Thursday, October 09, 2014

Now dumpsters are tiny houses, too.

Last summer I got into an email rumpus with a developer due to his lack of satisfaction with a blog post I wrote responding to a tabloid piece promoting his "tiny houses". To be clear, I did not label his builds "tiny houses". The fawning tabloid did. Rather than direct his anger at the reporter, he trained it on me for suggesting, and reasonably so, that developers ought to build a diverse stock of homes (beyond tiny ones) to attract all kinds of individuals, couples and families to neighborhoods.

He questioned my manhood, called me "delusional" and suggested that I require a lot more reading on the hot new trend of building small homes. The discussion ended with his last word.

Then I saw this article shared on the developer's Facebook page last July. It is on converting shipping containers into homes:

I can see young families with newborns and toddlers pining now for the confines of cargo containers.

But if we are truly going to be non-conformist in our bid for scaling our homes tinier, let's not stop with shipping containers. Let's do what this divorced Austin professor did and plan to live in dumpsters to prove the point. If the Millennial generation prefers tiny homes, there is no reason to believe they would reject domestic life in dumpsters. Right?

For me and mine, we will take the modestly-sized home in which we fit. We will also welcome developers to Salemtown who recognize that a commitment to diversity demands marketing a diverse housing stock. The idea of innovation ought not to be reduced to a fickle, headlong pursuit of what is hot. Tomorrow dumpsters may no longer be hot homes, but merely trash receptacles.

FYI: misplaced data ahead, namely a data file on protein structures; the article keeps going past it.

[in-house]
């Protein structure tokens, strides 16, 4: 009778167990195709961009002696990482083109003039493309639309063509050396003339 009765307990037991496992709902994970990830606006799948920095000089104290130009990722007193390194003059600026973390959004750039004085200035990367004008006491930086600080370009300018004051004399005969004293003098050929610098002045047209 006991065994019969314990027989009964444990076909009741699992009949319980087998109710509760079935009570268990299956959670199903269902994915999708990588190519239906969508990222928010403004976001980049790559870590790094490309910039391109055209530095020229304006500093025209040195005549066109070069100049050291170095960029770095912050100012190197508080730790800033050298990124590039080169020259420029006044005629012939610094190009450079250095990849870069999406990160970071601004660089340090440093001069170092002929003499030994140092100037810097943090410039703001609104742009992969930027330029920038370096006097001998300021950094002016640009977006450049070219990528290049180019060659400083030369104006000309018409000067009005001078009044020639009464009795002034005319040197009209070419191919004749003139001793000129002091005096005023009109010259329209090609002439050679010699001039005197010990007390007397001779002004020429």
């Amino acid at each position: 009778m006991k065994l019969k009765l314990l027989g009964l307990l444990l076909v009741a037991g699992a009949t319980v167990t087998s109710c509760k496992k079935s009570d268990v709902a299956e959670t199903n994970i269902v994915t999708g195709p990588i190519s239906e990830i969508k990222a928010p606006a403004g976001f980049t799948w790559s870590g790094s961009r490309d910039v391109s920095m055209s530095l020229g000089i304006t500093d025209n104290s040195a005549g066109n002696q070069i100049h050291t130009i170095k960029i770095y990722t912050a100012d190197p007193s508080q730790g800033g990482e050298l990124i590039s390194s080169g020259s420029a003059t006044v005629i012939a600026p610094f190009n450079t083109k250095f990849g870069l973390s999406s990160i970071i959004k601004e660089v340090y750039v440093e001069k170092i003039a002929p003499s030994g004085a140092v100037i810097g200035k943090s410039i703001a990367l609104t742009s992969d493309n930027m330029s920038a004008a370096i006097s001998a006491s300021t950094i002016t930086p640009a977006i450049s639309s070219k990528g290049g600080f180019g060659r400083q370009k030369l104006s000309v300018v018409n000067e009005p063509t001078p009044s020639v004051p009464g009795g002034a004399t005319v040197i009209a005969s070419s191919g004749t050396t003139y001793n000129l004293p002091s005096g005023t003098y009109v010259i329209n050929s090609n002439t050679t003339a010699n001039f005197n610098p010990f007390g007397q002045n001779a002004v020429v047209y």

UPDATE: Another housing industry merchant is preaching the benefits of tiny houses as products, when it is not clear whether he would choose to live in them as a way of life. Richard Courtney also bemoans "the pressure" Metro Council members get from constituents:

I regularly meet with the brilliant songwriter Layng Martine, Jr., and he recently visited his sons in the Northwest. They were marveling at the excitement in the design of the tiny houses and shared that one actually was a treehouse.

Those in the know feel the zoning issue in Nashville may make this impossible, since Metro Council members are under so much pressure from their constituents to stop development.

In my opinion Mr Courtney protests too much about the process or he at least jumps too hastily to conclusions about why constituents oppose developments. Some may oppose them for the reason that he mentions: they don't prefer higher density. Some may oppose them because they would prefer balance and diversity in neighborhoods that could include high and moderate density homes. Some may oppose because they want to check the predominate influence developers and realtors and their lawyers in the planning process. In this light, Mr. Courtney seems to be reducing the democratic process to knee-jerk NIMBYism; a pure fallacy on his part. Some may oppose because they see real flaws in the planning process and want those flaws addressed before they agree to these drastic changes.

All of these are valid reasons to disagree with Mr. Courtney (and Michael Kenner) that our neighborhoods need to be blanketed with tiny homes. He also should be more honest that, beyond the merits or principle of his argument, he stands to financially benefit from more people paying to live on single plots of land.

Overall, there are many legitimate reasons to oppose tiny house rezoning requests, not the least of which is the point that there is some hypocrisy in the building industry prescribing zoning that their members do not choose for their own neighborhoods.

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